I think it was a Frenchman — it usually is — who observed that the English love their animals more…
‘The first monster that an audience has to be scared of is the film-maker. They have to feel in the…
I only ever heard my mother admit twice to fancying other men.
Now that we can read on Kindle and some people fear that paper-and-ink books will become extinct, one’s first impulse might be to say hurrah for this mighty production.
I didn’t go and see the Coen brothers’ remake of True Grit this week because I couldn’t get excited about it and don’t like westerns anyhow.
I have always suspected that, if you look for the black swan within yourself, it will end in tears, and now Darren Aronofsky has proved me right.
Conviction is yet another film based on ‘an inspirational true story’ because, I’m assuming, Hollywood has now run out of made-up stories.
Unless you’ve been living under a rock — in which case, keep it to yourself; I’m done with rocks — you’ll have already heard about 127 Hours.
‘Nothing succeeds like excess,’ quipped Oscar Wilde, and Franco Zeffirelli’s production of Aida at La Scala, Milan in 2006 bears him out: for sheer jaw-dropping, applause- garnering theatrical bling, I have never seen anything like it and I doubt I ever will.
Whereas Sofia Coppola’s directorial breakthrough, Lost in Translation, featured two lonely souls rattling about in a Tokyo hotel, her latest film, Somewhere, features one lonely soul holed up in a Californian hotel, and isn’t half so good.
The film The King’s Speech, which is due to appear in the UK in January, tells the story of George VI’s struggle to overcome his stammer.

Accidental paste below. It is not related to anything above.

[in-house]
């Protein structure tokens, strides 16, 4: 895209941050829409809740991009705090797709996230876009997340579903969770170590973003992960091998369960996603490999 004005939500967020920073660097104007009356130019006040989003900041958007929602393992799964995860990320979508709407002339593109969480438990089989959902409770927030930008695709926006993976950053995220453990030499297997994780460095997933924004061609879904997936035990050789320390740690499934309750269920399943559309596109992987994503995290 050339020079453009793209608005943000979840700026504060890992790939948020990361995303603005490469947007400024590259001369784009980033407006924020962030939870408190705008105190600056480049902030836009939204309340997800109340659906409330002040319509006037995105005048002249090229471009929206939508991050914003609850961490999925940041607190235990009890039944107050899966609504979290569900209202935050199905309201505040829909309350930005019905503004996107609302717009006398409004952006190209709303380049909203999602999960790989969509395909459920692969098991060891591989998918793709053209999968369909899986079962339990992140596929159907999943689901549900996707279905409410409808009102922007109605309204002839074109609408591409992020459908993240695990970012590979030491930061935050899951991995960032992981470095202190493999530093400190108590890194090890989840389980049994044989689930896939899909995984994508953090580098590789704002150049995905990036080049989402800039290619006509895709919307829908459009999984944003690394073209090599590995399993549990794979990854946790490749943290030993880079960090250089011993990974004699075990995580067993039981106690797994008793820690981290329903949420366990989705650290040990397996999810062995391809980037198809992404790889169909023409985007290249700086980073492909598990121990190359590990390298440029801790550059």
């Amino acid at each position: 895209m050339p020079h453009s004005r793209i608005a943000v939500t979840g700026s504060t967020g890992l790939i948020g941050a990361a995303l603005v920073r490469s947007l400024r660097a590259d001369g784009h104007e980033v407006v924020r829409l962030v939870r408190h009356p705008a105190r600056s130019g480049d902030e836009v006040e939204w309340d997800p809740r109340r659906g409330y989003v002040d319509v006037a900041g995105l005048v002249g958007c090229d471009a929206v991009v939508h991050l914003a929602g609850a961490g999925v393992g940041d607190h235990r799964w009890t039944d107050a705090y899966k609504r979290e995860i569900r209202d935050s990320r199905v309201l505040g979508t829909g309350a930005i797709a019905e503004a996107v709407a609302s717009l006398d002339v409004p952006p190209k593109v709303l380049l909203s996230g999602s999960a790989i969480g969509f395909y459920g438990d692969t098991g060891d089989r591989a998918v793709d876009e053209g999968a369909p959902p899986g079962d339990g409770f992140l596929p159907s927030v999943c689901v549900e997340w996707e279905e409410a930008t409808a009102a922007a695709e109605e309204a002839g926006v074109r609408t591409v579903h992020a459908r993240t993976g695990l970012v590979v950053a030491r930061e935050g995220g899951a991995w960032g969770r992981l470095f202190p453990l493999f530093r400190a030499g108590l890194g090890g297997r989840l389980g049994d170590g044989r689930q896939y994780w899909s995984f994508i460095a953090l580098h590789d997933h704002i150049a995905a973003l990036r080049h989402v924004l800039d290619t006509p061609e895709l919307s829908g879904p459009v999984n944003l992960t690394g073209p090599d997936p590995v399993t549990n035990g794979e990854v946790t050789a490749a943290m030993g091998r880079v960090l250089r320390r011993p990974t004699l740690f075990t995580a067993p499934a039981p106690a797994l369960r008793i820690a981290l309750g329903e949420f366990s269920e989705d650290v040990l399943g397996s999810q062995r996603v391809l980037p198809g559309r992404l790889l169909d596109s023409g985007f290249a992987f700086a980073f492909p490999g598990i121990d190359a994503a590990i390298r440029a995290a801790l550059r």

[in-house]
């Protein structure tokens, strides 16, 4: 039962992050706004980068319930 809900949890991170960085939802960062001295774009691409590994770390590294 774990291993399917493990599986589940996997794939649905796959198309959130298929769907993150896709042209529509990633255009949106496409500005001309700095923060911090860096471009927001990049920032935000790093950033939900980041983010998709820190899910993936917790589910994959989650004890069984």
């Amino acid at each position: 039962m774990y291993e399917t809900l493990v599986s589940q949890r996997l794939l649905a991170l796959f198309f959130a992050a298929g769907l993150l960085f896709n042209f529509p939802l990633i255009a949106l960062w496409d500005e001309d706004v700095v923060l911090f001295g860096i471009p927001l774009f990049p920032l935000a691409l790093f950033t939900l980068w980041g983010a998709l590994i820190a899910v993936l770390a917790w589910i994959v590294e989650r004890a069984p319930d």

There are quite a few reasons to like The American. It is an action film with almost no action, making it a non-action action film which, I now know, is my favourite kind of action film. It stars George Clooney, and while I have tried to imagine Mr Clooney doing something uncharismatically — rinsing out his pants in the sink, say, or hosing down the car on a Sunday morning — I cannot. I’d buy a ticket for both. And it’s directed by Anton Corbijn, the Dutch photographer turned film-maker who made Control, the excellent film about Joy Division, and who knows how to compose a shot gorgeously.
Flesh. Lots of flesh. That was the simple promise of a Hammer horror film. In this collection of classic Hammer…
Without warning, Tomas Alfredson jumps up and starts wading about the room like a water bird treading over lily pads.
Just as there are people who are their own worst enemies, so there are books that are their own worst reviews.
Many years ago I invited a young student of mine to see Psycho, a film of which she had never heard, made by a director (Hitchcock) with whose name she was unfamiliar and shot in a format (black-and-white) whose apparent old-fashionedness so mystifed her she wondered aloud why no one thought to complain to the projectionist.
Late in the 19th century, archaeologists digging in the Roman Forum discovered a lime kiln.
What was it about post-war British cinema? Our films were lit up by a collection of wonderfully idiosyncratic performers.
Chaplin’s Girl, by Miranda Seymour
Love Child, by Allegra Huston
Ticks and Crosses: Personal Terms 4, by Frederic Raphael
Arthur Miller, 1915-1962, by Christopher Bigsby
My Judy Garland Life, by Susie Boyt
James Robertson Justice: What’s the Bleeding Time? by James Hogg, with Robert Sellers and Howard Watson